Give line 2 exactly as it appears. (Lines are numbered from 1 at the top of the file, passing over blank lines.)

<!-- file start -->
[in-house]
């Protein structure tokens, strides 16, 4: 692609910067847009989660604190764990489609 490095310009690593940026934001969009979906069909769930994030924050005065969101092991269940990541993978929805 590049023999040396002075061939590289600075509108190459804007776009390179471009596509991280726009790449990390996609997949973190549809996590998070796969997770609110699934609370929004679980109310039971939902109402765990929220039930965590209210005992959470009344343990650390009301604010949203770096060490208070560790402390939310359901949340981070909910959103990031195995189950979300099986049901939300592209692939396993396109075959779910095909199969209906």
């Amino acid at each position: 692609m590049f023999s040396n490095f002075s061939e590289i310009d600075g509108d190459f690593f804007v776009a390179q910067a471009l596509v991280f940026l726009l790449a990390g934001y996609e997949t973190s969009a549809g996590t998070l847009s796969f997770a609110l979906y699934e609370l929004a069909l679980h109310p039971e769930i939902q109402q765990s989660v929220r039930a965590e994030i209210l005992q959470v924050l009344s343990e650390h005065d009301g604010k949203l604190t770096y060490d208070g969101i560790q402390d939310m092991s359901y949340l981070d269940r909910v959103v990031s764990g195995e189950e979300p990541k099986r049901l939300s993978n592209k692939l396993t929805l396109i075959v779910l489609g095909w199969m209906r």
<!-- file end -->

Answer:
């Protein structure tokens, strides 16, 4: 692609910067847009989660604190764990489609 490095310009690593940026934001969009979906069909769930994030924050005065969101092991269940990541993978929805 590049023999040396002075061939590289600075509108190459804007776009390179471009596509991280726009790449990390996609997949973190549809996590998070796969997770609110699934609370929004679980109310039971939902109402765990929220039930965590209210005992959470009344343990650390009301604010949203770096060490208070560790402390939310359901949340981070909910959103990031195995189950979300099986049901939300592209692939396993396109075959779910095909199969209906």